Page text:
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A middle-manager client of mine was upset when her boss told her that he had hired a new team member. She had known he was looking for someone but had expected to be part of the interview process. "I have to work with this person, sit next to them in a cubicle, I should have had a say. What if I don't like her?" she wondered.

It turned out she didn't like the new employee; she found the woman stiff and humourless, and impossible to connect with. She disliked the newcomer so much that six months later, my client was looking for a new job.

Organizations try hard to keep out personal feelings about liking or disliking someone from hiring and promotion decisions, using tools such as behavioural interviewing, competency profiles and stern policies on everything from diversity to favouritism. But you can't legislate human nature or control personal predilections.

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Obviously, most people would prefer to work with someone who is upbeat and interested in the welfare of others, rather than a colleague who is sour and self-absorbed.

But often, more subtle characteristics make us more or less predisposed to like someone. How we react to these attributes is highly subjective. A characteristic unnoticed by one person can drive another crazy, whether it's a high-pitched voice, a weak handshake, excessive ambition or self-satisfaction.

Several managers have confided to me that not only do they have difficulty working with someone because, say, the person is loud, but also they are embarrassed that something so petty could be a source of difficulty.

Personality characteristics and personal preferences also rule the roost when it comes to the boss-subordinate relationship. For example, most management experts say that a good boss delegates and promotes autonomy. That behaviour will be beneficial for an employee who can't stand being told what to do, but challenging for someone who prefers structure and clear direction.

Some people are more tolerant, and can work with almost anyone. I recently asked a friend if he likes the people he works with, and he looked at me as if I had asked whether his office has indoor plumbing. He said the thought of whether he likes someone never crossed his mind – all he cares about is whether they deliver.

Most of us are not so dispassionate. But although we may be less tolerant by nature, we can use self-awareness about our prejudices to prevent knee-jerk reactions.

One senior manager told me he ignored his gut reaction about a talented job applicant, which was "You won't be able to work with this person because she is fat and talks too much," and forced himself to hire her. She turned out to be a great addition to his staff and she is now his right-hand person. Overcoming his prejudices, he said, was an unexpected learning experience.

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So what do you do if you think the chemistry is wrong between yourself and a colleague?

Put it into behavioural terms: Specifically determine what is bothering you, and then decide if you can live with it. So what if your colleague has an irritating voice; does it interfere with his performance, or yours? Does it hurt you? Whenever you start to feel irritated by this person, remind yourself of the triviality of your concerns.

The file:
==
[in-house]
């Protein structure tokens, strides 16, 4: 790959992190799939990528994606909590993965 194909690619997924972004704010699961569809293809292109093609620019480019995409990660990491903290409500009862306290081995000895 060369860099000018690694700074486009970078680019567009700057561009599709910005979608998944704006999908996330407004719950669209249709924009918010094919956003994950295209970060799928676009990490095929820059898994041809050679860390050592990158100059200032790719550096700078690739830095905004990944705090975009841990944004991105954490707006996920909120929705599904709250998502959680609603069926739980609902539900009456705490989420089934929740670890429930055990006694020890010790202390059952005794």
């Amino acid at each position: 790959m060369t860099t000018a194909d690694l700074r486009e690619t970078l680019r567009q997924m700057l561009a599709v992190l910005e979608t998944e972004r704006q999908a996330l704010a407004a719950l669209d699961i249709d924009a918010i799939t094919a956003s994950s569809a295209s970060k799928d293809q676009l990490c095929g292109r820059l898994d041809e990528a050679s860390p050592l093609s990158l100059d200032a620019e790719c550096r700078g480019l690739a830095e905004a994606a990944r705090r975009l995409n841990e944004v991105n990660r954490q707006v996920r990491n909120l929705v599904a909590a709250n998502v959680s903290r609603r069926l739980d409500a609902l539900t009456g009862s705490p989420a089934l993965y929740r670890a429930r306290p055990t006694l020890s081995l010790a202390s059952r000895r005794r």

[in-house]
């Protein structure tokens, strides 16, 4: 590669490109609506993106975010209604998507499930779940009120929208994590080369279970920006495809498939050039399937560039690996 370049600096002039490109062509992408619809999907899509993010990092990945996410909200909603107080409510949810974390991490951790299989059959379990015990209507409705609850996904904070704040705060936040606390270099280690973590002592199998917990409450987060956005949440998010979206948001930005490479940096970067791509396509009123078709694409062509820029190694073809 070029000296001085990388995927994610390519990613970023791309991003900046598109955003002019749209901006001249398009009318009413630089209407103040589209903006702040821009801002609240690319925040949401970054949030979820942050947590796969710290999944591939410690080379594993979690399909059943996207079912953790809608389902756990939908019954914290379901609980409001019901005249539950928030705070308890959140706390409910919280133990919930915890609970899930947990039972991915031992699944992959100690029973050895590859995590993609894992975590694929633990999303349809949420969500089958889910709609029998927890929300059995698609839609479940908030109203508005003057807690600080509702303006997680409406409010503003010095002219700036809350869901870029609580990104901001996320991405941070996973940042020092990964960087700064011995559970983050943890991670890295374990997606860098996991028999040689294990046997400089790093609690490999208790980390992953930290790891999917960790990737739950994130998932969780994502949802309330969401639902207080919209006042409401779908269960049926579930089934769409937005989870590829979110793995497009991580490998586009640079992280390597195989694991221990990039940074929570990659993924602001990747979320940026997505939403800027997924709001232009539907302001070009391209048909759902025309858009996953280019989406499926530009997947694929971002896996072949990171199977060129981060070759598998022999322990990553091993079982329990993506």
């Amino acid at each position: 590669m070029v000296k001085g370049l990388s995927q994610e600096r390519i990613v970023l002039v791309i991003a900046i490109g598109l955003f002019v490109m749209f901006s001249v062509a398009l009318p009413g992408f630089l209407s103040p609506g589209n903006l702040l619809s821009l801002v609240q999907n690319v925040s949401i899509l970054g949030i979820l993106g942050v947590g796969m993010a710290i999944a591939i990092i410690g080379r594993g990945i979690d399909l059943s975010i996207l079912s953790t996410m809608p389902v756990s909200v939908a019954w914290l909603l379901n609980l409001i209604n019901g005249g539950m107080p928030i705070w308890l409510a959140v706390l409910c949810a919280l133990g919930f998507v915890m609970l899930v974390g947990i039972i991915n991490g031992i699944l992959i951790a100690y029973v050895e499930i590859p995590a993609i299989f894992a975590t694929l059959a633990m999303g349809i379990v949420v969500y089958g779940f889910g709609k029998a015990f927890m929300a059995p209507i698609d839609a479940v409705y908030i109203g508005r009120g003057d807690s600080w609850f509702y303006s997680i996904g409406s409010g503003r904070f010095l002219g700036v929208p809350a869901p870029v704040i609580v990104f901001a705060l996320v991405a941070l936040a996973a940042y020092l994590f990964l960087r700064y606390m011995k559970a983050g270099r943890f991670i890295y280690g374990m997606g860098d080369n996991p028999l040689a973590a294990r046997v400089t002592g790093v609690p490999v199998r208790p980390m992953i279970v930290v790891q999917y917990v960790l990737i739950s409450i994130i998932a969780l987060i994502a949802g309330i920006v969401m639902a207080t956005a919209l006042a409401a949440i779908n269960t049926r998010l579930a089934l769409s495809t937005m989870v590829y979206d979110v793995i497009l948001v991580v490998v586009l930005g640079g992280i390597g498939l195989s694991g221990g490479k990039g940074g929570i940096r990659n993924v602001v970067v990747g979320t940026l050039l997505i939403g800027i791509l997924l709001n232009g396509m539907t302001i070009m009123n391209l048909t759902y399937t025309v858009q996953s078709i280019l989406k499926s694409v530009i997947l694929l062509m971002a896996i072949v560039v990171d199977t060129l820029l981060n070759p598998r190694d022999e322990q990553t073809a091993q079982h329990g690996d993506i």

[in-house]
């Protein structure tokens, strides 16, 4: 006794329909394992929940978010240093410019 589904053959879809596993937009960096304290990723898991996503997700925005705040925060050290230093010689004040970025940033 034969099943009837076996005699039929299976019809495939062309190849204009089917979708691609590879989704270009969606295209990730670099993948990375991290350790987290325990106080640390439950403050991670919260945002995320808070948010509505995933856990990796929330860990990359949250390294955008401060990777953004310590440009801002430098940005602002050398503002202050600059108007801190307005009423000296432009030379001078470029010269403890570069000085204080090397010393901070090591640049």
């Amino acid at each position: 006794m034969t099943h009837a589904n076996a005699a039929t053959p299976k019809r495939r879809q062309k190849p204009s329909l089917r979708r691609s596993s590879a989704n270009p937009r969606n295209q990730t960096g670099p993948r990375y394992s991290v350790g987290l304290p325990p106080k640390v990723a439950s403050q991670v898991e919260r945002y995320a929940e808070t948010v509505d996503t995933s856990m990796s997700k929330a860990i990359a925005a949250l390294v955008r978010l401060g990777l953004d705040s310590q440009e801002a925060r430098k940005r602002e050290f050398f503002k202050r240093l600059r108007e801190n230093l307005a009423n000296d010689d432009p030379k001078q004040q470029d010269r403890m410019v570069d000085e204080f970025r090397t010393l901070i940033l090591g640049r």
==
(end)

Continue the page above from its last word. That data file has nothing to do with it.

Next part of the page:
If your style does not mesh with that of your boss, and you know yourself well enough to identify where the mismatch is, speak up. But don't slag his or her style – it might not be objectively awful, just a bad match for you.

One middle manager who felt her boss was a control freak sold him on changing his behaviour. She told him she understood that he was concerned about whether staffers were doing what they were supposed to, but that it undermined her own performance and confidence. She described two recent incidents of micromanagement and how dispiriting she found it. He changed how he delegated work to her – but not how he treated others.

By the same token, if you are the boss, try to understand your employees' preferred work style. Be cognizant when you are pushing hot buttons. If you know your employees need praise, and you tend to be tight-lipped, try to meet their needs some of the way, without denigrating them for those needs. They are different from you, not bad.

Sometimes you may find yourself in trickier territory, whether with a boss, a co-worker, or a subordinate. You and the other person simply rub each other the wrong way and there's no obvious reason why: You just don't like each other. Or your colleague doesn't like you for reasons you can't fathom.

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You might have to just live with it. For example, an executive acquaintance has an extreme distaste for one of her staffers – she can't stand how long it takes him to get to the point, how loudly he talks to his wife on the phone, the cute pictures of his kids on his desk – even though she respects his work. But, as she wisely notes, "This isn't a marriage. These things drive me crazy, but it is irrational and I don't have the right to tell him to become a different person."

In other words, know what is changeable and what is not. And if you are the victim of bad chemistry, understand that it is impossible for everyone to like you even though that hurts.

Barbara Moses, PhD, is a speaker, organizational career management consultant and the author of Dish: Midlife Women Tell the Truth about Work, Relationships and the Rest of Life. Website:

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